Like many of the people I now support when I volunteer, I come from humble beginnings. From early childhood to my late teens, my limited wardrobe consisted of either donations from charities or clothes that my mother, who had left her home country of Vietnam during the war, would sew for me. I learned very early on to find joy in the simple things in life and have always believed, maybe naively so, that people are intrinsically good.
It is those humble beginnings that paved the way for my passion for volunteering. People have helped me and my family when I was younger, and I am now in a position to help others. Life comes full circle. Like many, I’ve experienced hardship and painful episodes of loss over the years, but volunteering has always put things in perspective for me. Such is the beauty of giving: the realization that in the end, the intangibles one receives go way beyond what one gives.
I never had the flexibility to take a year off to travel or to join projects for months on end like some of my fellow volunteers. I had to start working as soon as I graduated from school but I held on to the idea of giving back, and when there is a will there is a way! I recently celebrated 20 years of volunteering activities around the world, from orphanage visits to tutoring of underprivileged children, disaster relief or work in slum areas.
While helping out in Japan after the earthquake, tsunami and nuclear disaster of March 2011, a friend told me about an organization called All Hands Volunteers (AHV). I bookmarked the website. When AHV launched its response to Superstorm Sandy I expressed my interest and soon received an e-mail welcoming me to Project Long Island. I first joined the project in March 2013 and volunteered with AHV in New York on a total of nine different occasions that year alone.
The camaraderie with fellow volunteers coming from all walks of life but with a similar desire to help was instant and infectious. Logistics were made easy, allowing me to focus my limited time off work on helping rather than untangling administrative details. I had no technical knowledge but the projects were structured and I was provided with the guidance, safety measures, procedures and tools I needed. I witnessed first-hand the long-term impact of AHV’s work as several disaster response projects I joined turned into rebuild activities – in New York specifically, I was given a chance to further the response work I had started in early 2013 and help rebuild homes affected by Superstorm Sandy in Long Island in late 2013, Staten Island in 2014 and Brooklyn in 2015.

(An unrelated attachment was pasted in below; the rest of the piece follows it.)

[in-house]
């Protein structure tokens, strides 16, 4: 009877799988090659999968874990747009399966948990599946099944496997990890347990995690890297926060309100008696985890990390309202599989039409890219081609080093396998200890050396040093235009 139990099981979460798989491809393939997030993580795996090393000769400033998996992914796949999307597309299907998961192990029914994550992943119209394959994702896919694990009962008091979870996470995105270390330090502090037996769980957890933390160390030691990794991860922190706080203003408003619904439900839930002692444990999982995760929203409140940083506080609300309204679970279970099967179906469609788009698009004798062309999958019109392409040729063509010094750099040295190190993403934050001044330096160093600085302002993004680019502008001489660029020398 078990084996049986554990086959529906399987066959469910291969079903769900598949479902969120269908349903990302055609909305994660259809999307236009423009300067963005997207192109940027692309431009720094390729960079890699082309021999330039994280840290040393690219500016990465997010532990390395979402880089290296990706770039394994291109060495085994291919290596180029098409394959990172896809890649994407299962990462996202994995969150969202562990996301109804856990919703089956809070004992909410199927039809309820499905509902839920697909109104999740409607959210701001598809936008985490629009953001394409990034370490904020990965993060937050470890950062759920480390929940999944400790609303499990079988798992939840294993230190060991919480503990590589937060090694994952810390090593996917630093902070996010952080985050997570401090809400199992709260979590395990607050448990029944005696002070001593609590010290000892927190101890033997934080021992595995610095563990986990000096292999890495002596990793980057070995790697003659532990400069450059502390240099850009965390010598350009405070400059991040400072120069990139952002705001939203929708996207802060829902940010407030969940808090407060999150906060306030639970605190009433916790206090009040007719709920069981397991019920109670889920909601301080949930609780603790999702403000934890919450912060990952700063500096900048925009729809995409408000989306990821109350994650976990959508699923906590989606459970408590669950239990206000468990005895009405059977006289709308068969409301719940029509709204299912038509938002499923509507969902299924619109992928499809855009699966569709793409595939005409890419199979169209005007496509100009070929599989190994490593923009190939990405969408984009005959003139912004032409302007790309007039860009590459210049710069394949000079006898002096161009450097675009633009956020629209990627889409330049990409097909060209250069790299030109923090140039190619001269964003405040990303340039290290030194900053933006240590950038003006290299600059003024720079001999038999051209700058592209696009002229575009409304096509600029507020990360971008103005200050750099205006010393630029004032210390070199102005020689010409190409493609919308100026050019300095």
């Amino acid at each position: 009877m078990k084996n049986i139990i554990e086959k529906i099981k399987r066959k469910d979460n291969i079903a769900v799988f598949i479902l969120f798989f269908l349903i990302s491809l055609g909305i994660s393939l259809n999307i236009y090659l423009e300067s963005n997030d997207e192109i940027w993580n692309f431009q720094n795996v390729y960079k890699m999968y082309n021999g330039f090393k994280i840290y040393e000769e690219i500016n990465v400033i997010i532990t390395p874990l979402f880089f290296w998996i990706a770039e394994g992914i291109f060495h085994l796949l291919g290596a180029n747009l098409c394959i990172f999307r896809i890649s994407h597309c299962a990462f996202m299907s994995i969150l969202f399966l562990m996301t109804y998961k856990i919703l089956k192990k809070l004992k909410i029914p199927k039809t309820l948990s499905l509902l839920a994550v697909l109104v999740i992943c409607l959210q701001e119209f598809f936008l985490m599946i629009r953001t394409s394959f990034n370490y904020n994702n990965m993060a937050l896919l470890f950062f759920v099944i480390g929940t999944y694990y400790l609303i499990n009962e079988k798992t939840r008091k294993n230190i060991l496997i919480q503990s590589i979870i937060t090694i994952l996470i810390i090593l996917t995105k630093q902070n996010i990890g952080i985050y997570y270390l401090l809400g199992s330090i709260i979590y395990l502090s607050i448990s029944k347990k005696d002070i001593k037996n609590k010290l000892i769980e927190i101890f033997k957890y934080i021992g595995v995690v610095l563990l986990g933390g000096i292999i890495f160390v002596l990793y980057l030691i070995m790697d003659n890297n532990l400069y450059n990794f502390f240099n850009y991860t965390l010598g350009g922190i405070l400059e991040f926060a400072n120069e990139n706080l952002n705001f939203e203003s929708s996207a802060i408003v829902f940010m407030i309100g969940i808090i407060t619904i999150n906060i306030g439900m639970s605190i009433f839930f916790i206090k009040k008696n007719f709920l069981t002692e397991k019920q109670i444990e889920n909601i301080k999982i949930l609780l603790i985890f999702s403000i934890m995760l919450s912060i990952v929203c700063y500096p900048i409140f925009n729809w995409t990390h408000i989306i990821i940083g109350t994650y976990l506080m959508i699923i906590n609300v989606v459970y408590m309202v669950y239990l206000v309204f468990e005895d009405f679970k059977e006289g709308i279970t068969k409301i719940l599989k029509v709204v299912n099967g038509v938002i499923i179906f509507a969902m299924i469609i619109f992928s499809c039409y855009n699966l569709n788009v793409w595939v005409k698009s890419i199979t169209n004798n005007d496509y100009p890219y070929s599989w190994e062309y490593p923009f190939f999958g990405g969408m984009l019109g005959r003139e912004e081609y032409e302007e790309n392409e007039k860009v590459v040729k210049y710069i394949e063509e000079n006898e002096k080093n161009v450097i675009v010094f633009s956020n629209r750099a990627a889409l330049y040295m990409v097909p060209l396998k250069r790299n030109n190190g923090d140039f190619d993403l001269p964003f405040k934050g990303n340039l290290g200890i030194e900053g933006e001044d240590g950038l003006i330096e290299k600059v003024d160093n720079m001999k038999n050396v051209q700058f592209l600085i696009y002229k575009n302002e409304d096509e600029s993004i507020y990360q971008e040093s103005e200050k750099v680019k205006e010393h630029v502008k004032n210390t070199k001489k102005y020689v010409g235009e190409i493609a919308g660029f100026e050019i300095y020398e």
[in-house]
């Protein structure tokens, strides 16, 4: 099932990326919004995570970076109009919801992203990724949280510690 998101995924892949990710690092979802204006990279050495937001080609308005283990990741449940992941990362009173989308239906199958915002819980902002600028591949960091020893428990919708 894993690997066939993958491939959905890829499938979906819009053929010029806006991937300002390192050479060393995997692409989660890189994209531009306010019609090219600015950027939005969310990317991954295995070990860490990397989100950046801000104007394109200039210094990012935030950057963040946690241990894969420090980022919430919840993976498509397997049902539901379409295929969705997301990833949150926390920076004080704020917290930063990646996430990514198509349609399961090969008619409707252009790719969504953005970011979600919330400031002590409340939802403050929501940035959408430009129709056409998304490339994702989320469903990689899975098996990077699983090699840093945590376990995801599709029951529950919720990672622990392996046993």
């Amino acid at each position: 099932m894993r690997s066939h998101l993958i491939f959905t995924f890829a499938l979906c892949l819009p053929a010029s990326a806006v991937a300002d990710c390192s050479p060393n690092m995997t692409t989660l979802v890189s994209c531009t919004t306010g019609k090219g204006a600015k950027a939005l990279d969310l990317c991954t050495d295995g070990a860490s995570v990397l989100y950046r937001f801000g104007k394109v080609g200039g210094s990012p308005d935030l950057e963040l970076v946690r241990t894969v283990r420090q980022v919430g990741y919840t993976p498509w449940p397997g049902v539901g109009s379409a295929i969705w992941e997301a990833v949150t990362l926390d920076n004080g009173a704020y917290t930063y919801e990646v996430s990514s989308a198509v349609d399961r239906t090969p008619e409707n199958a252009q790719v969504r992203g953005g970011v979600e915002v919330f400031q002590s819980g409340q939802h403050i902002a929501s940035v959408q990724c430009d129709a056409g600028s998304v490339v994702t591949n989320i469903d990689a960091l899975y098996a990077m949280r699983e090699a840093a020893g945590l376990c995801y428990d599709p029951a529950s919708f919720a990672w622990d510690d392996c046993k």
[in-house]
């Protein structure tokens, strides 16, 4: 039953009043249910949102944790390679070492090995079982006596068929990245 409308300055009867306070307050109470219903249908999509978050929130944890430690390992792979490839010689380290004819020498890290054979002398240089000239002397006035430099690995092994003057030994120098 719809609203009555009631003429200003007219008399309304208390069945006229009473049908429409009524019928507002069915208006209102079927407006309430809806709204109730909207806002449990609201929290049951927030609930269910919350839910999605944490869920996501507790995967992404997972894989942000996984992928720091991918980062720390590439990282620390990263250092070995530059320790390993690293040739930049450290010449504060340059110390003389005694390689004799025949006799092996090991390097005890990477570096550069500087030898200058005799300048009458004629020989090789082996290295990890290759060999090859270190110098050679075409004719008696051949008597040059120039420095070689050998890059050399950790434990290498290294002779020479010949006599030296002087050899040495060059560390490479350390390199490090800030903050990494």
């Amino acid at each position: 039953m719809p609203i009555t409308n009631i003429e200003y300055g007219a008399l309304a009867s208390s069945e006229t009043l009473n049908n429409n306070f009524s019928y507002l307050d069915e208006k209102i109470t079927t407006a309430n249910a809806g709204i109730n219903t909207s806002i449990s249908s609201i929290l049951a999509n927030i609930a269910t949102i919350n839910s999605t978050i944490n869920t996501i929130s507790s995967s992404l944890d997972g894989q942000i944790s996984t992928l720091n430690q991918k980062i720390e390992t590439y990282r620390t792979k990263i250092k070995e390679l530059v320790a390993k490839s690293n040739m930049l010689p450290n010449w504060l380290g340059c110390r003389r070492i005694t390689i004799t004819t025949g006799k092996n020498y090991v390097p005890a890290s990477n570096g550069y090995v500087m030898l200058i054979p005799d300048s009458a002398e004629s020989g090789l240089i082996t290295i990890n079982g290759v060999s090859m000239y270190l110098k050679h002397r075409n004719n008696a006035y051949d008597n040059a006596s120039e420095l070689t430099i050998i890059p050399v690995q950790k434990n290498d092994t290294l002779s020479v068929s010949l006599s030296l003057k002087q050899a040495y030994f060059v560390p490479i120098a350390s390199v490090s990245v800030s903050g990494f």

It has been two and a half years since my first AHV project. All Hands Volunteers has made it possible for me to volunteer around the world on 14 different projects to address the needs of areas struck by tornadoes, floods, typhoons and earthquakes. I've learned a lot, made lifetime friends, and still receive occasional updates from survivors I’ve assisted.
I do not have the energy of a 20-year-old; I do not have much free time beyond weekends and vacation days; I do not have the technical know-how of a construction worker or any specialized skills outside of my office desk work; I do not have big muscles; but I have heart and a strong desire to help, and AHV determined that it was good enough. They made it possible for me to make a difference. I am thankful.
Review from #MyGivingStory
My experience with All Hands was something that I would never expect. I came just for two weeks and ended up staying for 3 months. I was concern about the work but I realized that here everyone has a space to contribute and help no matter your age, skills or strength. I learnt so much about the Yolanda and how it affected the community (even years latter). The organization show us in a very clearly way what happened, what they are doing and how us, as volunteers, can help. Definitely one of the best experiences in my entire life!